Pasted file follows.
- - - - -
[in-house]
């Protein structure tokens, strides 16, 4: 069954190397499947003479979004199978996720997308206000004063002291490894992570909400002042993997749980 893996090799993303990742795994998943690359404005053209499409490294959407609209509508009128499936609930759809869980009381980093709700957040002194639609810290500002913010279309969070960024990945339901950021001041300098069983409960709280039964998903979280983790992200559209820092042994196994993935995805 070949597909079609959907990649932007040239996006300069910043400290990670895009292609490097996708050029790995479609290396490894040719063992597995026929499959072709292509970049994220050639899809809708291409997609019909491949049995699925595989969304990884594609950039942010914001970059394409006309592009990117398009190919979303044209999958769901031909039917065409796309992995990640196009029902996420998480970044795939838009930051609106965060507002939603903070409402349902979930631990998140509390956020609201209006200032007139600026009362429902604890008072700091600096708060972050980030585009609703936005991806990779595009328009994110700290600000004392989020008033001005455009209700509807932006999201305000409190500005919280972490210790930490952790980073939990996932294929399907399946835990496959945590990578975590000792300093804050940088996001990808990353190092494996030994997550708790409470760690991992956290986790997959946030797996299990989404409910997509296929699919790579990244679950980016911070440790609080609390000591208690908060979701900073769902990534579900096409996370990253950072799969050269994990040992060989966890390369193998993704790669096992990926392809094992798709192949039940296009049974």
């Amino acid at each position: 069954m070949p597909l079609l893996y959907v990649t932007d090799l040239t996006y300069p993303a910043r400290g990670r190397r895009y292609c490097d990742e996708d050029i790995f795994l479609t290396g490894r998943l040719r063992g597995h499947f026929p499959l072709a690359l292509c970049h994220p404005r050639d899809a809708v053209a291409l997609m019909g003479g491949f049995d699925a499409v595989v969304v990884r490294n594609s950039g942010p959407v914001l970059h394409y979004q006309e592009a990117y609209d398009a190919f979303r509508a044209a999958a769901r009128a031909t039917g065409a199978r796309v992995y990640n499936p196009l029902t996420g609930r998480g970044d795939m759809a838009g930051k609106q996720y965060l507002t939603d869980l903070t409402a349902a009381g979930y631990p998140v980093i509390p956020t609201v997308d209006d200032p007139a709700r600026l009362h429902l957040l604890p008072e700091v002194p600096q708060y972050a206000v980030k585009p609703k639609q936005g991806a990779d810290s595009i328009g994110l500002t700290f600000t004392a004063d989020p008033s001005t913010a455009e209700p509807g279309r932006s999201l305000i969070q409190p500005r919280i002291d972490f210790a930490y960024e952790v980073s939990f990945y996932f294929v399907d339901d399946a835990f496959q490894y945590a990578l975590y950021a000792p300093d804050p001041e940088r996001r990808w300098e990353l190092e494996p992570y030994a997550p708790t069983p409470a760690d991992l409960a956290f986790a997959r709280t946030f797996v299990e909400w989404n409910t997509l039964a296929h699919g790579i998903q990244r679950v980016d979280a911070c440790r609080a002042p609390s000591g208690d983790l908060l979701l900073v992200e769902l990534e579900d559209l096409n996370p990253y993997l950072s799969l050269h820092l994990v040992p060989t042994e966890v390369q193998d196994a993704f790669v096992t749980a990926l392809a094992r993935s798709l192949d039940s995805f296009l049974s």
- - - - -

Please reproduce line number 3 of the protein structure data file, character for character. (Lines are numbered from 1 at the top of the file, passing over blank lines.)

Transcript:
């Amino acid at each position: 069954m070949p597909l079609l893996y959907v990649t932007d090799l040239t996006y300069p993303a910043r400290g990670r190397r895009y292609c490097d990742e996708d050029i790995f795994l479609t290396g490894r998943l040719r063992g597995h499947f026929p499959l072709a690359l292509c970049h994220p404005r050639d899809a809708v053209a291409l997609m019909g003479g491949f049995d699925a499409v595989v969304v990884r490294n594609s950039g942010p959407v914001l970059h394409y979004q006309e592009a990117y609209d398009a190919f979303r509508a044209a999958a769901r009128a031909t039917g065409a199978r796309v992995y990640n499936p196009l029902t996420g609930r998480g970044d795939m759809a838009g930051k609106q996720y965060l507002t939603d869980l903070t409402a349902a009381g979930y631990p998140v980093i509390p956020t609201v997308d209006d200032p007139a709700r600026l009362h429902l957040l604890p008072e700091v002194p600096q708060y972050a206000v980030k585009p609703k639609q936005g991806a990779d810290s595009i328009g994110l500002t700290f600000t004392a004063d989020p008033s001005t913010a455009e209700p509807g279309r932006s999201l305000i969070q409190p500005r919280i002291d972490f210790a930490y960024e952790v980073s939990f990945y996932f294929v399907d339901d399946a835990f496959q490894y945590a990578l975590y950021a000792p300093d804050p001041e940088r996001r990808w300098e990353l190092e494996p992570y030994a997550p708790t069983p409470a760690d991992l409960a956290f986790a997959r709280t946030f797996v299990e909400w989404n409910t997509l039964a296929h699919g790579i998903q990244r679950v980016d979280a911070c440790r609080a002042p609390s000591g208690d983790l908060l979701l900073v992200e769902l990534e579900d559209l096409n996370p990253y993997l950072s799969l050269h820092l994990v040992p060989t042994e966890v390369q193998d196994a993704f790669v096992t749980a990926l392809a094992r993935s798709l192949d039940s995805f296009l049974s």